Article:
Both Laurel and Hardy died before the album was released. Hardy passed away on August 7, 1957, and Laurel died on February 23, 1965. The pair made a recording, “The Trail Of The Lonesome Pine,” in 1937 that reached number two on the UK singles chart in December 1975, years after their deaths. That’s because Laurel and Hardy’s films were very popular on British television at that time.
They Only Appeared On American TV Once, And Laurel Wasn’t Happy About It
Laurel and Hardy only appeared on one American television program, which occurred on December 1, 1954. Ralph Edwards hosted a live TV program called This Is Your Life. Edwards surprised guests in front of a live audience by giving them a retrospective of their lives. Various family members, friends, and colleagues would also participate.
Apparently, Laurel was not happy about being featured on the program. He felt that he was “tricked” into it and was upset that he wasn’t given a heads up.
Hardy’s Signature Tie Twiddle Was Accidental
The first time Hardy used his signature “tie twiddle” gesture was in the 1927 film Sailors Beware. When he opens the door of stateroom, his face is struck with a pail of water. “It threw me mentally, just for a second or so, and I just couldn’t think of what to do next,” he said, according to John McCabe´s biography of Laurel & Hardy.
“There were some ladies watching us. So I waved the tie in a kind of tiddly-widdly fashion, in a kind of comic way, to show that I was embarrassed.”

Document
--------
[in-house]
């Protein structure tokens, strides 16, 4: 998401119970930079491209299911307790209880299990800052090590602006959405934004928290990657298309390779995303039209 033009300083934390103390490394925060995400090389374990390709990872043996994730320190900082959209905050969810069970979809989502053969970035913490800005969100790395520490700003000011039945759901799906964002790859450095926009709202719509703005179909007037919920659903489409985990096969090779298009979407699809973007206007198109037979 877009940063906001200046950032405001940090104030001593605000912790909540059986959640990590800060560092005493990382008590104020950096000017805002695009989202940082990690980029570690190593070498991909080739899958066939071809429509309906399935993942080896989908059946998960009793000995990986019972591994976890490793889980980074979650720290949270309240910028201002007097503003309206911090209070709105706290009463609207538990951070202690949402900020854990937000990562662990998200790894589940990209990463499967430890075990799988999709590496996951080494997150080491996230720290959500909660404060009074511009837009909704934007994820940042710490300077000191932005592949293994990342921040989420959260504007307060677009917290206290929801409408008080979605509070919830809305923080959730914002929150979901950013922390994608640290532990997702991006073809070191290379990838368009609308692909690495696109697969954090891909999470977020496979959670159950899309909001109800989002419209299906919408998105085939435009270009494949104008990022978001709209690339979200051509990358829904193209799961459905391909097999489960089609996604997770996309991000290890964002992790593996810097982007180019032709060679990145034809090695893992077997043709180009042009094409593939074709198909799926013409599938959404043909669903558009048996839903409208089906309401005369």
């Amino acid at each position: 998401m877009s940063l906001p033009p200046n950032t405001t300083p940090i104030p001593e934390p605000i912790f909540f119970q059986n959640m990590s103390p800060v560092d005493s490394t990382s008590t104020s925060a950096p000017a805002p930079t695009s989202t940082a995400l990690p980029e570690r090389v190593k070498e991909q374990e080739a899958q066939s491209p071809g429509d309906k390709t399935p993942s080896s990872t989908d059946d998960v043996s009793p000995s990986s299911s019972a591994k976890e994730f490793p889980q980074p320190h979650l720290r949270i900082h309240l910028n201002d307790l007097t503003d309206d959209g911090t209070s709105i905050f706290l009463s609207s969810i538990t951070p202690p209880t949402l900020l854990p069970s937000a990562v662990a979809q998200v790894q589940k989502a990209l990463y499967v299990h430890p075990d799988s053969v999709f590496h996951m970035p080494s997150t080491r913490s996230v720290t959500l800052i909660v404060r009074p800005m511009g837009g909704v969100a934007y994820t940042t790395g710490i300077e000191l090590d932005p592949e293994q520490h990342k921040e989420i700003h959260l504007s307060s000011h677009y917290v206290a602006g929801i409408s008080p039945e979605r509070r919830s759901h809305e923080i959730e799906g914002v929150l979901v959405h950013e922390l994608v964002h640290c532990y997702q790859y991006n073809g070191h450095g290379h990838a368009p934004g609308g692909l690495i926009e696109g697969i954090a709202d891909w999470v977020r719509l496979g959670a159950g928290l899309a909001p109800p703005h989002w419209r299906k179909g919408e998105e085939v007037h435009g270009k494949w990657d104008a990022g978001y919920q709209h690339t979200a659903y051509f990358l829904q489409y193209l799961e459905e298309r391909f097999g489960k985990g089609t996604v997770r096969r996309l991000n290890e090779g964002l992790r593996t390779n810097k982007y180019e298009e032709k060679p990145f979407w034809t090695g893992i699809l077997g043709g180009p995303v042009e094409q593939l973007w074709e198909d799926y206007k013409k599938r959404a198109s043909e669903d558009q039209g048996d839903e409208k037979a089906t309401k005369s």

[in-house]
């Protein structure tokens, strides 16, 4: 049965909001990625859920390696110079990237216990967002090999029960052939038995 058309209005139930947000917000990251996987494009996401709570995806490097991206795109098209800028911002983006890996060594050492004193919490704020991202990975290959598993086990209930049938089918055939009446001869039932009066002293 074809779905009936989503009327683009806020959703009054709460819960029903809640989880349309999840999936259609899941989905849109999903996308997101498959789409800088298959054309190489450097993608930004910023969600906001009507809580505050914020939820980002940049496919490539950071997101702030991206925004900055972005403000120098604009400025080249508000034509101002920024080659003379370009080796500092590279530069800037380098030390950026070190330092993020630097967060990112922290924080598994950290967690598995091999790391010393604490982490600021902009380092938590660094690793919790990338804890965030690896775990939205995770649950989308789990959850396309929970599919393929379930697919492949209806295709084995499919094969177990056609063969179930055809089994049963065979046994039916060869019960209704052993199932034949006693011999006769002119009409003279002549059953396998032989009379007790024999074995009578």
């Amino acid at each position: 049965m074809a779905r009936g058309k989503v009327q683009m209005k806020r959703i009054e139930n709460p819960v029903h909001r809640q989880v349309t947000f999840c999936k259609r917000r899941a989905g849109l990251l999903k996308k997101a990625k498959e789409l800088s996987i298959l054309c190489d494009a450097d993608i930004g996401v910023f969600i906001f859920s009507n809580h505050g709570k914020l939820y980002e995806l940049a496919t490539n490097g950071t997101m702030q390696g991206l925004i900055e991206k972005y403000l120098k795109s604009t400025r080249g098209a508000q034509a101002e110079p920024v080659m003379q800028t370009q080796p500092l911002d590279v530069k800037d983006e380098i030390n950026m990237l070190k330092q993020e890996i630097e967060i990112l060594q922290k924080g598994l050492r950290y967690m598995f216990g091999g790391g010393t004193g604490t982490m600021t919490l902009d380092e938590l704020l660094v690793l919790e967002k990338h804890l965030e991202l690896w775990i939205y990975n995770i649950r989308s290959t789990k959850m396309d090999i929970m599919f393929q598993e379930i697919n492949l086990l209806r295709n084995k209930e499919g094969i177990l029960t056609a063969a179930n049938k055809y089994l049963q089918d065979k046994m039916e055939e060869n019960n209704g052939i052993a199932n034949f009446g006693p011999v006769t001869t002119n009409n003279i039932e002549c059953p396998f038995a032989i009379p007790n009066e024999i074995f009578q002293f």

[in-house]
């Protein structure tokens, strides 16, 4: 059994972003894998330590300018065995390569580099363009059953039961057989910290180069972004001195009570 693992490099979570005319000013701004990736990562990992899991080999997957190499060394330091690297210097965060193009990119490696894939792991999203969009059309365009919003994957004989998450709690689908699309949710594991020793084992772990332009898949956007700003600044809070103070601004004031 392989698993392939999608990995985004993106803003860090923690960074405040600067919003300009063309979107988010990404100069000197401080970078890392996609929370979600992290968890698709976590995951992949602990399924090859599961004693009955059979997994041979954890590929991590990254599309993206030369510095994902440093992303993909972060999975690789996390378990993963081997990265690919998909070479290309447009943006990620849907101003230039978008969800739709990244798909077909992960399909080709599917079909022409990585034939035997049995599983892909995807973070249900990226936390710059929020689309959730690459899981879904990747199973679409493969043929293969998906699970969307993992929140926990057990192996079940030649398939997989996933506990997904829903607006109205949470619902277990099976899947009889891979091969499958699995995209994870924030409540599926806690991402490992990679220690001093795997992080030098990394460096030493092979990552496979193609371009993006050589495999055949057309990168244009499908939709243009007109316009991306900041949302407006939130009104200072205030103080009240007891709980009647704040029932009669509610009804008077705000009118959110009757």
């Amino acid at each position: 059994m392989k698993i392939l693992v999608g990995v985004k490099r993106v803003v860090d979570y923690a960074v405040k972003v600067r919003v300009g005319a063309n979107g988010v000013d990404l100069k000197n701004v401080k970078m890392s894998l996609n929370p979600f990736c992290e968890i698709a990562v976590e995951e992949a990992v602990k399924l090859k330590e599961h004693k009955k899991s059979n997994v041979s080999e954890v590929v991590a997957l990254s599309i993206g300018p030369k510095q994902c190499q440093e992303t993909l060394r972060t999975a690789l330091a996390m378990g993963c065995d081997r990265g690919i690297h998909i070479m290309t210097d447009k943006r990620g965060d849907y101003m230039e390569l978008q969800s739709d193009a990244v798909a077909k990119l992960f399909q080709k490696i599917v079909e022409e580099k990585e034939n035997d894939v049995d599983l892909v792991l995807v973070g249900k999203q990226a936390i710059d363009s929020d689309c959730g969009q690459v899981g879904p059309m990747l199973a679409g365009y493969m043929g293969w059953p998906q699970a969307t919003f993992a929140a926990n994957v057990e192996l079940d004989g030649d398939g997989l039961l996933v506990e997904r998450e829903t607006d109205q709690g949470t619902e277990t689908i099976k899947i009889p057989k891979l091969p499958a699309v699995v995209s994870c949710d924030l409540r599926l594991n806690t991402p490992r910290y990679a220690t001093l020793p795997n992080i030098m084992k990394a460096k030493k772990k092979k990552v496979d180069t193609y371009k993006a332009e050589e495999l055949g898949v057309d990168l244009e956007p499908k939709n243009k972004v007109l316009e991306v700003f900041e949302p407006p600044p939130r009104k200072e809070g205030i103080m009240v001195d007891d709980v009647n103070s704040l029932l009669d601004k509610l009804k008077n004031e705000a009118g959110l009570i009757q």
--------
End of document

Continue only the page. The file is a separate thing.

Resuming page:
They Rarely Rehearsed And Tossed Out Nearly Half Of Each Script During Filming
Laurel and Hardy were a bit unconventional when it came to making films. First, they shot scenes in sequence, which was unusual. Typically, scenes are shot out of order. The reason they did this was because they often threw out 50 percent of the script, according to Randy Skretvedt, author of the book Laurel and Hardy: The Magic Behind the Movies.
“When they got to the set the props and sets themselves would suggest better gags than the stuff they had written, and they never knew how their ad-libbing would change the story,” Skretvedt told the Los Angeles Times. He added that they rarely rehearsed because they preferred the spontaneity of the process.
One Of Laurel’s Children Died Just Nine Days After Birth
Laurel married actress Lois Neilson on August 13, 1926. Their daughter Lois was born on December 10, 1927, at the start of Laurel’s career with Hardy. The couple welcomed their second child, son Stanley, in May of 1930. He was born two months premature and died when he was just nine days old.
The tragedy contributed to the couple’s problems (as did Laurel’s infidelity). Laurel later regretted the dissolution. “I don’t think I could ever love again like I loved Lois,” he wrote in a letter to his second wife, Ruth, in 1936. “I tried to get over it, but I can’t.”
They Seamlessly Made The Transition From Silent Films To Talkies
One of the pair’s most famous silent film shorts was Duck Soup, and they started doing talkie shorts in 1929 and full-length features by the mid-’30s. They were some of the only stars who were able to do so, largely because they were so good at what they did. Their 1932 film The Music Box won an Academy Award.
The pair also helped raise people’s spirits during the Great Depression. Simon Louvish, author of Stan and Ollie: The Roots of Comedy: The Double Life of Laurel and Hardy, told Time in 2019: “During the Great Depression, people are so desperate, and they need comedy…They take failure and make it into something you can laugh about.”
To Appeal To A Global Audience, They Did Numerous Re-Shoots In Other Languages
Laurel and Hardy weren’t only popular in the United States and England. They were popular worldwide, and that was largely due to re-shooting scenes in various languages, including German, French, Italian, and Spanish.
This was not an easy process for either of the comedians. They required tutors and often read the lines phonetically on blackboards that were placed behind the cameras. The projects also required a cast of supporting actors that were fluent in various languages. As difficult as it was, this made the pair famous worldwide.